Byron Borger [00:25:41]:

Anybody that's bookish at all will see themselves in it and will learn something. I'm sure it's a great book that a book club could read together over the summer. It's not like literary criticism that is so arcane and deconstructing. All the languages have a little literary criticism there, but it's more just an enjoyable read about how I'd love that if it ruins me.

Susan Smetzer-Anderson [00:26:01]:

I actually met her when I was at the festival of faith in writing and enjoyed her so enormously. She's so down to earth.

Byron Borger [00:26:09]:

She really is. And there's a lot she loves students. She really is. And there's a lot she loves students. I'll tell you what.

Byron Borger [00:26:22]:

It's sort of along those lines. Can I tell you about another one that's new? I announced this from the stage when I was doing, in fact, Jennifer was.

Byron Borger [00:26:30]:

Interviewing me at the festival in an auditorium with some other readers.

Byron Borger [00:26:35]:

And this book was not out yet, but I knew it was coming. I had an advanced copy and I loved it. So I said, you should be looking for this book here. The author was like in the audience, one of the authors, and so I sort of embarrassed myself. But it's called deep reading practices to subvert the vices of our distracted, hostile and consumeristic aid. It's by three women, Rachel Griffiths, Julie Oms and Rachel Smith Roberts. What's interesting about these three women, they're.

Byron Borger [00:27:05]:

All Christian COLlins professors, is they all.

Byron Borger [00:27:07]:

Got their PhDs, I'm guessing under Ralph Wood at Baylor. So their Baylor PhDs, recent young college professors. And they found particularly within christian higher education and within the consortium of study centers, there's a lot of conversation about the integration of faith and learning. What does it look like to actually think christianly and to engage with a worldview that is deeply biblical but yet engaging the best science and art that's out there? Well, as you think about the integration of faith and learning, one of the things that comes up is there has not been enough study about reading as one of the practices that help us engage christianly. And so this book is less about what we read, making lists of what are the best books, but literally how we read. It's not unlike that Jessica Hooten Wilson book or reading for the love of God. It's sort of the next level up.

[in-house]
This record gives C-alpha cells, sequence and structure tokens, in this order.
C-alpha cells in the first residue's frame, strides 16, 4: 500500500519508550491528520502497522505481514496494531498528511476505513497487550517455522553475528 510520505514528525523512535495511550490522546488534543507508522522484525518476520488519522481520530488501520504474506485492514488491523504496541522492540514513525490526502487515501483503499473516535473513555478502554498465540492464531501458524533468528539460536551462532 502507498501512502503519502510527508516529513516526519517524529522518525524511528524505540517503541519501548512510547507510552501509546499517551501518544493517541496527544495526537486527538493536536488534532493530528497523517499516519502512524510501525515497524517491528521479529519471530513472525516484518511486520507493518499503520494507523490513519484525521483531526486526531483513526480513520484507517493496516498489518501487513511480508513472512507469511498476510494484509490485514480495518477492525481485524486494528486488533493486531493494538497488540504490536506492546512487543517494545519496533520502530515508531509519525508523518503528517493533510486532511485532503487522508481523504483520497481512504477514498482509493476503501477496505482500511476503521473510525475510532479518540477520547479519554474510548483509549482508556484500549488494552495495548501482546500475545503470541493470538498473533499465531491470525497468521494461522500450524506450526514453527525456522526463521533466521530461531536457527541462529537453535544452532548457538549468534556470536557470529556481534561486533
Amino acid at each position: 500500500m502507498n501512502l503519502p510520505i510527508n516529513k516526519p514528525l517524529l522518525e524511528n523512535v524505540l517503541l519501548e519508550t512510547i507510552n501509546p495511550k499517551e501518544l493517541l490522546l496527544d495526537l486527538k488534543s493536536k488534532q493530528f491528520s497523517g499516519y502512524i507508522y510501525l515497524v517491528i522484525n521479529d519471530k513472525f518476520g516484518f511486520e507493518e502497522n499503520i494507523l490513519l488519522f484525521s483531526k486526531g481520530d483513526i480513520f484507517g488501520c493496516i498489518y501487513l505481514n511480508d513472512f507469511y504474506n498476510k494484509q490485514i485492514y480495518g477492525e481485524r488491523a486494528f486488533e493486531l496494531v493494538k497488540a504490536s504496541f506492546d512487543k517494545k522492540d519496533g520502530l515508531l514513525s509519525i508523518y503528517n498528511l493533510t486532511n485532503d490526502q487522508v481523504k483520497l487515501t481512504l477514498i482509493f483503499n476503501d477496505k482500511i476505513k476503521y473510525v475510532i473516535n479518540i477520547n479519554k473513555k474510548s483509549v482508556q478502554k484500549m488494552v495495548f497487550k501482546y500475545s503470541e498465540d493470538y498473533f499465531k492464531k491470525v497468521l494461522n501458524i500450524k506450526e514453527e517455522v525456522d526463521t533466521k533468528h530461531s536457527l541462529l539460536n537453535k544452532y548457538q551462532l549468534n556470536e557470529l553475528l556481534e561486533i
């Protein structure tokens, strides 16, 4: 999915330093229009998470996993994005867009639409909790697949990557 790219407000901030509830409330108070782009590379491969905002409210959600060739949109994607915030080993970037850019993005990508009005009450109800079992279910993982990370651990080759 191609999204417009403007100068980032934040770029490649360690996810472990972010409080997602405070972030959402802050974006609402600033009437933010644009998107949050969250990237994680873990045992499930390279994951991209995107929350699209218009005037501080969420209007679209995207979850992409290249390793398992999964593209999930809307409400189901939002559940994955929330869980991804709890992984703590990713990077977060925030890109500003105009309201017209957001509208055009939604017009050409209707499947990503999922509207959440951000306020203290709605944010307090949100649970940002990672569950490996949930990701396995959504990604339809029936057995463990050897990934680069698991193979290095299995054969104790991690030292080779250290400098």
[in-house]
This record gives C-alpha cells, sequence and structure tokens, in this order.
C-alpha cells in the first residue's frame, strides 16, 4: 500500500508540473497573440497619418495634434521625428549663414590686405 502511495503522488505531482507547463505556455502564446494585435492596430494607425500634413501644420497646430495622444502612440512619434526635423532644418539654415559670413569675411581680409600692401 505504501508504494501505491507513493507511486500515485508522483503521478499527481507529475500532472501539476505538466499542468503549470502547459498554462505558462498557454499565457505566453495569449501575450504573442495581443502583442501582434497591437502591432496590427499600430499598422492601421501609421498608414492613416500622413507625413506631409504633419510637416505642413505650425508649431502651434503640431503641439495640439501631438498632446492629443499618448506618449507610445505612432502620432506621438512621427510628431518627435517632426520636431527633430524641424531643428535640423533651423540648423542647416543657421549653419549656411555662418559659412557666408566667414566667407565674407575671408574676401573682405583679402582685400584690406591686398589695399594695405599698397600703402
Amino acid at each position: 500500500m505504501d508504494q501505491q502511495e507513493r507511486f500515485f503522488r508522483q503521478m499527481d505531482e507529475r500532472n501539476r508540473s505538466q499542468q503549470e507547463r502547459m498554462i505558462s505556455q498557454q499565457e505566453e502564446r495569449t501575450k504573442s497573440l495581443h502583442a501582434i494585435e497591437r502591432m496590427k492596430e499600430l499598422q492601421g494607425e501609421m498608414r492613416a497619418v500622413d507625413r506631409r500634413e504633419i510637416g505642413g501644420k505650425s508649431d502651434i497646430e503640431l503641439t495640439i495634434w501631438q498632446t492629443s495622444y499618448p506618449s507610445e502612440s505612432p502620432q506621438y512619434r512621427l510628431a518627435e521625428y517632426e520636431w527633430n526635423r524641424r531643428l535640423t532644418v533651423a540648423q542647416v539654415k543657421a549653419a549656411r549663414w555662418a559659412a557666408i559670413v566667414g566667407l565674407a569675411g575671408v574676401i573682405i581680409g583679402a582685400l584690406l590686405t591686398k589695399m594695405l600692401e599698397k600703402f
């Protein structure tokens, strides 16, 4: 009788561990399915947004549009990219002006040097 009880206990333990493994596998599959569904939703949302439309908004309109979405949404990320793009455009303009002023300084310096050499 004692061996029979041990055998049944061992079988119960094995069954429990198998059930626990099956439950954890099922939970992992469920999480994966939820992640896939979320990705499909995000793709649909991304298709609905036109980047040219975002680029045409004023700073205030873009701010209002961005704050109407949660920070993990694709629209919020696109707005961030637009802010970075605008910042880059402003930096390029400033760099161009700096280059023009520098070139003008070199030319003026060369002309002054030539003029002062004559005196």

Byron Borger [00:28:02]:

After that of asking. And one of the things they say.

Byron Borger [00:28:07]:

Is that as you become a reader, as you submit yourself to the practice of reading books, you have the tools to be subversive to the idols of the culture. In other words, you can no longer necessarily fight back against the distraction of our culture, against the hostility, because you're reading people you may not agree with. And you learn to dialogue and keep the open page as you read. Hermeneutics of, of hospitality, if you will. Some of the postmodern critics talk about a hermeneutic of suspicion. You're always wondering, what's the author really saying and what's between the line? What are they trying to manipulate us into believing? They suggest that we need a hermeneutic of hospitality, that the author for a season can be our friend and we should be generous and open to learn what we have and take the book on its own face value rather than being ultimately a critic of it. We should receive it, which is an old CS Lewis line. You know, in the, in the experiments of criticism from CS Lewis, he says the goal isn't to analyze a book at first, but it's to receive it.

Byron Borger [00:29:18]:

Isn't that beautiful that we receive the gift of the printed word. And so if we have a hospitality motif going on, then our reading of the book will allow us to be open to others. So we learn the virtues of resisting hostility in our culture, and we resist the distraction of devices. And finally, they say that the consumerism of our age, we're not just trying to buy an idea. We don't just absorb an idea, receive the text. We haven't used it. Some of us want to use ideas, and like Lewis, we say we receive them first. So it resists pragmatism and the consumerism of this idea that we're just buying.